net: How is IBM tack­ling this?

GS: Im­ple­men­ta­tion takes place through a com­pany-wide ed­u­ca­tion series and a va­ri­ety of work­shops. Roughly 200 mul­ti­dis­ci­plinary teams across IBM are us­ing de­sign think­ing in their work – split be­tween prod­uct and client-fac­ing teams. 25,000 IBMers have al­ready re­ceived de­sign think­ing ed­u­ca­tion. By the end of this year, that num­ber will grow to 100,000.

net: Tell us about IBM’s de­sign his­tory ...

GS: While this fo­cus on de­sign may be rel­a­tively new for many com­pa­nies, that is not the case for IBM. In 1956 – 60 years ago – shortly af­ter be­com­ing pres­i­dent of IBM, Thomas Wat­son Jr. hired Eliot Noyes to cre­ate a first-of-its-kind cor­po­rate de­sign pro­gramme, which en­com­passed ev­ery­thing from IBM prod­ucts and build­ings to lo­gos and mar­ket­ing col­lat­eral. Noyes ex­tended his team by hir­ing some of the best de­sign tal­ent in the world as con­sul­tants, in­clud­ing Paul Rand, and Charles and Ray Eames. Later, at a lec­ture at the Univer­sity of Penn­syl­va­nia in 1973, Wat­son made the iconic state­ment that “good de­sign is good busi­ness”. This strong de­sign her­itage is an­other thing that sets IBM apart.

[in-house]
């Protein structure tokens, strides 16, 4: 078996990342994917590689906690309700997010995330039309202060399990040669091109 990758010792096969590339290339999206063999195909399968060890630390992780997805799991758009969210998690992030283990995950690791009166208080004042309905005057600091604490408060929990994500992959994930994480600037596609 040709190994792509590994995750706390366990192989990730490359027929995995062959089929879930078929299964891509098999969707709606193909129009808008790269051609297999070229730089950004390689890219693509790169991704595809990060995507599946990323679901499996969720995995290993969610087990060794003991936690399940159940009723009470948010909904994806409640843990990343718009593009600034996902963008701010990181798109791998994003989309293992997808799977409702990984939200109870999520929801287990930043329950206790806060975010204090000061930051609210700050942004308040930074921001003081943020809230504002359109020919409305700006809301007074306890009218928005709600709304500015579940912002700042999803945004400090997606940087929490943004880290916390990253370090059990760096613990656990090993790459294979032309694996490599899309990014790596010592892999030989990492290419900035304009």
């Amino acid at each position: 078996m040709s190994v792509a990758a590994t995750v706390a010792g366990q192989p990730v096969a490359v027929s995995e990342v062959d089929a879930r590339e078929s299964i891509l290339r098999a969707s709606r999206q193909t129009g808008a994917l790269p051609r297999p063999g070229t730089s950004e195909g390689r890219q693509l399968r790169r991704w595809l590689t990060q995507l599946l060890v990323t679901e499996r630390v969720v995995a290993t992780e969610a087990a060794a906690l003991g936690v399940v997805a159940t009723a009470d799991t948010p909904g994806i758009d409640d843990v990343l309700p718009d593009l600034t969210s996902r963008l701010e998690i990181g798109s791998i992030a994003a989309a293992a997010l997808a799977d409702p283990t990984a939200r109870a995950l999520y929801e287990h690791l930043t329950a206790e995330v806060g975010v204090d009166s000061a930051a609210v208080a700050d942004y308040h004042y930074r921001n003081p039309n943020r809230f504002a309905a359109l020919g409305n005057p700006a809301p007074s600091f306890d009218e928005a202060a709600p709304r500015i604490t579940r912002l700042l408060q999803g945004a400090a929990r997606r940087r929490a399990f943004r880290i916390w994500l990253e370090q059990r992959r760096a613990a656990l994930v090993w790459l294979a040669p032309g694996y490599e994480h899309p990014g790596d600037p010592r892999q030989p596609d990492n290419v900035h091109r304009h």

net: You’ve hired hun­dreds of de­sign­ers in a rel­a­tively short space of time. How do you man­age that rate of re­cruit­ment?

GS: IBM De­sign gen­eral man­ager Phil Gil­bert and his core team knew that to hire as many de­sign­ers as they wanted in such a short time they would need to re­cruit di­rectly from uni­ver­si­ties and de­sign schools. Spe­cial at­ten­tion (and staff) was di­rected towards re­cruit­ing and ad­vo­cat­ing the unique op­por­tu­ni­ties IBM de­sign­ers face com­pared to what other com­pa­nies are do­ing. The mes­sage has been well re­ceived, as tens of thou­sands of port­fo­lios have been sub­mit­ted by grad­u­ates from nearly 100 de­sign schools, in­clud­ing Stan­ford, SCAD, Carnegie Mel­lon, RISD and Par­sons.

net: What do you look for when hir­ing? GS: Pas­sion­ate prob­lem solvers who are able to em­pathise with users and use that